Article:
Post Marketing Anaylsis of a Novel, Cordless Ultrasonic Dissector

Erin H Baker, MD, Jessica M Drummond, RN, Ramanathan M Seshadri, MD, Wendel Naumann, MD, Dimitrios Stefanidis, MD, Iain H McKillop, PhD, Ryan Z Swan, MD, John B Martinie, MD, David A Iannitti, MD. Carolinas Medical Center

Introduction: Tissue dissection and vessel sealing in the operating room can be performed using a variety of energy sources and surgical devices. Sonicision™ is a cordless ultrasonic dissector and vessel sealer for use in laparoscopic and open surgery. We describe the post marketing analysis of this novel device in a variety of general and gynecological procedures.

Methods: Patients undergoing laparoscopic and open general surgical and gynecologic procedures were prospectively screened and consented for participation in the study. Data collected included patient demographics, device activations including number of seals, device failures, seal failures, patient complications and follow up. Surgeons were surveyed following each case regarding ease of use, intraoperative visualization, and device failures using a Likert scale. Data was analyzed using standard statistical methods, appropriate to the variable type. Descriptive statistics used to describe the study population included means, standard deviation, counts, and percentages.

Results: Eighty two patients were consented and participated in the study. The most frequently performed procedures were bilateral salpingo-oophorectomy (28), total laparoscopic hysterectomy (24), and cholecystectomy (13). Combined procedures were frequently performed including pancreatecomy, splenectomy, small bowel resection, and cystgastrostomy. Mean age was 54.2 years and there were 65 (79.2 %) females. The most frequent number of device activations per case was between 26-50 (36.6%). There was one device failure related to a battery housing component. Battery change during the procedure occurred in 5 cases, of which 3 were felt to be due to incomplete charge in sterile processing prior to the procedure. On average, battery change was required after 90.6 (16-220) device activations. However, in cases in which a fully charged battery was used, battery change was required after 185 device activations. There were 4 failed seals out of 3,594 total estimated seals (0.11%). Failed seals were felt to be due to thickened, scarred tissue not amenable to device jaw compression. Failed vessel sealing required use of an alternative device for hemostasis in 3 cases. There were no patient intraoperative or postoperative complications felt to be related to the device. Overall, surgeons felt the device was extremely easy to use (97.6%) and no visual obstruction due to steam from the device was encountered (95%). Ninety five percent of surgeons felt the device was beneficial for soft tissue dissection and vessel sealing.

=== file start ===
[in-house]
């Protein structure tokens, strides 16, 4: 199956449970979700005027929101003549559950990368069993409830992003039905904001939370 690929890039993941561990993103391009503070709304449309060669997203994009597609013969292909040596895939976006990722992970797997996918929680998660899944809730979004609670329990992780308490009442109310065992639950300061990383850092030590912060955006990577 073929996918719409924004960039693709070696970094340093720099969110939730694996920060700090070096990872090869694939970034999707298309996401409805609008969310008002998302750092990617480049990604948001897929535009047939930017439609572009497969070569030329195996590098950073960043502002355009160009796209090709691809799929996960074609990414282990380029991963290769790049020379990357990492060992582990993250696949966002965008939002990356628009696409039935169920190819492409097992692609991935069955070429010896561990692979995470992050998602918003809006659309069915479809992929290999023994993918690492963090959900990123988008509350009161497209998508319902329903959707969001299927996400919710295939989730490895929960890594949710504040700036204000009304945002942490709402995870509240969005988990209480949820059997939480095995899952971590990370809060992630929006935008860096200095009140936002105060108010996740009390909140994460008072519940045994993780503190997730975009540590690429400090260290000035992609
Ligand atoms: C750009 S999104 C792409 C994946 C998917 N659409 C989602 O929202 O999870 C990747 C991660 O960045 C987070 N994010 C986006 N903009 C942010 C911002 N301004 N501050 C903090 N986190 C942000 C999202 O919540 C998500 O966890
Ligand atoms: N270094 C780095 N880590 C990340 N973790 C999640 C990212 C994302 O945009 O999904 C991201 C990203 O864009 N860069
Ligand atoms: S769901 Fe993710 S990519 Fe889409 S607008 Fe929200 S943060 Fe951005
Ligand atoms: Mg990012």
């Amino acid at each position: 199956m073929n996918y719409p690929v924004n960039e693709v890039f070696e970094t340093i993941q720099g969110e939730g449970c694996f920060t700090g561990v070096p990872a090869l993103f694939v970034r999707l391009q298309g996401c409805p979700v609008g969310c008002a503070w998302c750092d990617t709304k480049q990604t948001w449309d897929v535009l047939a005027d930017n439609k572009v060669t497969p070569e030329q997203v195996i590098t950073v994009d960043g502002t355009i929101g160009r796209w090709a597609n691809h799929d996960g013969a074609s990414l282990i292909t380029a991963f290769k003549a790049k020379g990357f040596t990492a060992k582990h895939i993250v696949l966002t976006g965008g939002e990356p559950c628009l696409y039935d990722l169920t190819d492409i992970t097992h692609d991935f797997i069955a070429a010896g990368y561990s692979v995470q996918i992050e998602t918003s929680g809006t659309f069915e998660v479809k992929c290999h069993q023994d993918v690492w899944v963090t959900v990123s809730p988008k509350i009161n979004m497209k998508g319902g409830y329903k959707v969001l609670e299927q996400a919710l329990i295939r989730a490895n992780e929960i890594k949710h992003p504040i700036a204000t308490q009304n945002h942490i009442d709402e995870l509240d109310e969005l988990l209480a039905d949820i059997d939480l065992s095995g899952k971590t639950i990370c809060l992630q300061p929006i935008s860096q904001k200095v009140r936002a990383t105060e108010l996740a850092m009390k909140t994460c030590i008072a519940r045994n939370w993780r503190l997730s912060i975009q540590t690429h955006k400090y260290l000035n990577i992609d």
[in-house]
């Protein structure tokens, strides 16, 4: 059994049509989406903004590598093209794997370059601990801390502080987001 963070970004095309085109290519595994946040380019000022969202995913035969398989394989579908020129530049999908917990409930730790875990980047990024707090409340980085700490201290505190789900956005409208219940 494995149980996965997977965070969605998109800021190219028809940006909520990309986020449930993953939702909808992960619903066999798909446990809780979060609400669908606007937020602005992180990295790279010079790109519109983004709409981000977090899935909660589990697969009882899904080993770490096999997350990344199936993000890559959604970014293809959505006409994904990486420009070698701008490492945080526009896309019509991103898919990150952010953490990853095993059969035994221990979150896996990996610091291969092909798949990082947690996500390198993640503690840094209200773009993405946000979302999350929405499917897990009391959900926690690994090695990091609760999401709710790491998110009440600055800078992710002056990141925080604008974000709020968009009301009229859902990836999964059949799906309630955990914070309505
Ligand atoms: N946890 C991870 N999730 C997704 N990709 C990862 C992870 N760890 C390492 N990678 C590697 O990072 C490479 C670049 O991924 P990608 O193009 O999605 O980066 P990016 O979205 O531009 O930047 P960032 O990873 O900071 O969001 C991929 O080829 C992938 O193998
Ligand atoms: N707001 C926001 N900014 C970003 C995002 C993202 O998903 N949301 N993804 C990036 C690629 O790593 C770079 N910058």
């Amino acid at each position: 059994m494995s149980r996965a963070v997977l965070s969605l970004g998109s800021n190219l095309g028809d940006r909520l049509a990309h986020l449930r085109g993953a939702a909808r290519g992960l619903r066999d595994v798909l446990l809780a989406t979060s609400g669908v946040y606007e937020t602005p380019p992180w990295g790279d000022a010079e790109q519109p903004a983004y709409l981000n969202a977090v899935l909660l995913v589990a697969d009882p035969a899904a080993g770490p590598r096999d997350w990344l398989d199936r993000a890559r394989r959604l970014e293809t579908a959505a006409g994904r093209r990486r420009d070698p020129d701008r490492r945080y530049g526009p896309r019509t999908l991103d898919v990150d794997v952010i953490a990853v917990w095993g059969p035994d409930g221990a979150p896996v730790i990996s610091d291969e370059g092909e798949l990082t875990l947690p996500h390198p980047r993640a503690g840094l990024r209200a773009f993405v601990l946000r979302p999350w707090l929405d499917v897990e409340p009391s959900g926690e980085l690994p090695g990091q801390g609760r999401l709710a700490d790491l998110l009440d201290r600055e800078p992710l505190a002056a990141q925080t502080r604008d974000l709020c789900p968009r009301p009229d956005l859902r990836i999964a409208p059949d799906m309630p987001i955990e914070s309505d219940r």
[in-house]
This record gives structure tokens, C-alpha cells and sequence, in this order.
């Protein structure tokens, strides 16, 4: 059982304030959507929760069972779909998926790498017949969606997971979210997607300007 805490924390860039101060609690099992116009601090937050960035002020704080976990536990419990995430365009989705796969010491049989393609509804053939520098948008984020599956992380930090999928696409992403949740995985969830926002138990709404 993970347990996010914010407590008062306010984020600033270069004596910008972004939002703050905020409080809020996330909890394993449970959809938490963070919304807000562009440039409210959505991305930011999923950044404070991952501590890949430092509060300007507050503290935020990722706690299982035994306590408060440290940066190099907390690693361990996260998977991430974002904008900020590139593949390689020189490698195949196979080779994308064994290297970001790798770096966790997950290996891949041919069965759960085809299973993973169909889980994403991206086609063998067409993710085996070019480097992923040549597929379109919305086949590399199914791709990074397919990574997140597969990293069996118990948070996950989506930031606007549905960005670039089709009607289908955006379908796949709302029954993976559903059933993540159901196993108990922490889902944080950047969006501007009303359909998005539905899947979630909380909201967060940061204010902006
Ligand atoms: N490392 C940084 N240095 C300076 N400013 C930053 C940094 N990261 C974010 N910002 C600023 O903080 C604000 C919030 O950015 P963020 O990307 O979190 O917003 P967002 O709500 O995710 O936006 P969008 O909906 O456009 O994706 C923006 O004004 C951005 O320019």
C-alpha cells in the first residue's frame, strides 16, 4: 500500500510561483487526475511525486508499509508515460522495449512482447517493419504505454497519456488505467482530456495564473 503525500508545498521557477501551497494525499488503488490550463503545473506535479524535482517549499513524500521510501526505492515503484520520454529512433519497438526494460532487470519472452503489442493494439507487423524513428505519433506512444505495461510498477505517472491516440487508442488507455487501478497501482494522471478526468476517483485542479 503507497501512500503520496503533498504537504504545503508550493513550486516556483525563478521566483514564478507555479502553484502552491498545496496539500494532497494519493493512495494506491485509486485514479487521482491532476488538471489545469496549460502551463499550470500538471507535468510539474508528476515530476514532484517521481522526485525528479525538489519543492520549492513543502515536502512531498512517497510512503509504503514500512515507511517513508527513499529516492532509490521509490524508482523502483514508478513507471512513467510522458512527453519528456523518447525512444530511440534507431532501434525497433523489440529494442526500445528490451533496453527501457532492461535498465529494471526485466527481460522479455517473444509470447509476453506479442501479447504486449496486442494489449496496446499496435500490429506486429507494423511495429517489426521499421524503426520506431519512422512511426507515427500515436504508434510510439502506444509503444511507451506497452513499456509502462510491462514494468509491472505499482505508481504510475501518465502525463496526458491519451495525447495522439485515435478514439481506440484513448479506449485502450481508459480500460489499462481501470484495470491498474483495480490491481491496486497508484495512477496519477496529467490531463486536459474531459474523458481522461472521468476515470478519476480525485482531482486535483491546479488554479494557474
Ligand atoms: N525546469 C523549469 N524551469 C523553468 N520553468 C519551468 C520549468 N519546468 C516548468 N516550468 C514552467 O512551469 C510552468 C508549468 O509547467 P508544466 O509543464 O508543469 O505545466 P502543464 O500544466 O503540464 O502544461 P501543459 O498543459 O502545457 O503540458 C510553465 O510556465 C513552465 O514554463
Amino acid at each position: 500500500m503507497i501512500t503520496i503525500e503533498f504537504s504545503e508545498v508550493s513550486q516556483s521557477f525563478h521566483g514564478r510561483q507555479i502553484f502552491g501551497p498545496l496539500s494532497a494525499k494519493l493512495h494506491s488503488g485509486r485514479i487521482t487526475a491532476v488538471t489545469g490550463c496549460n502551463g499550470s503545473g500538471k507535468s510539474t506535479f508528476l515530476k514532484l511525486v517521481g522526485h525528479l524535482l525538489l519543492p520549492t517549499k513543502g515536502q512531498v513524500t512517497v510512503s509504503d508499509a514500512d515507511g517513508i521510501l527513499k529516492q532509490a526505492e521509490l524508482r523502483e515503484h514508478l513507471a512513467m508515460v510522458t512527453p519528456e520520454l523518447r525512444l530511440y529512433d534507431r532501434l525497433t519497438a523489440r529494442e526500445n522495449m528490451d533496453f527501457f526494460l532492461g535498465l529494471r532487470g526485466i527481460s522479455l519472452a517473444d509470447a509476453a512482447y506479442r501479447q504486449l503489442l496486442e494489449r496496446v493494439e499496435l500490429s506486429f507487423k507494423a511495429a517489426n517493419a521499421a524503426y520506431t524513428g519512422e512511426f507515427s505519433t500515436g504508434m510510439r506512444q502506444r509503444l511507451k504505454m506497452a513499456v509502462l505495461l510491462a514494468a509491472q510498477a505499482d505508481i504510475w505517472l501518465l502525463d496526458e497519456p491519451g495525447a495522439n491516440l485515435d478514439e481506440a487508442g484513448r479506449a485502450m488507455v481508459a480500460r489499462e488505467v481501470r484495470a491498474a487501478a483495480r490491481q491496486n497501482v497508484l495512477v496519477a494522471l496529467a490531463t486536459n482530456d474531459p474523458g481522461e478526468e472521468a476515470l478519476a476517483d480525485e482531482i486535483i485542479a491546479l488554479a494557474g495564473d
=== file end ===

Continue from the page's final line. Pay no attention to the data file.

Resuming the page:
Conclusion: Sonicision™ is safe and effective for use in dissection of soft tissues and vessel sealing in a variety of laparoscopic and open general gastrointestinal and gynecologic procedures. In this study, there were no complications related to the device itself. The remarkable cordless design of this device significantly enhances its ease of use with overall excellent effectiveness.

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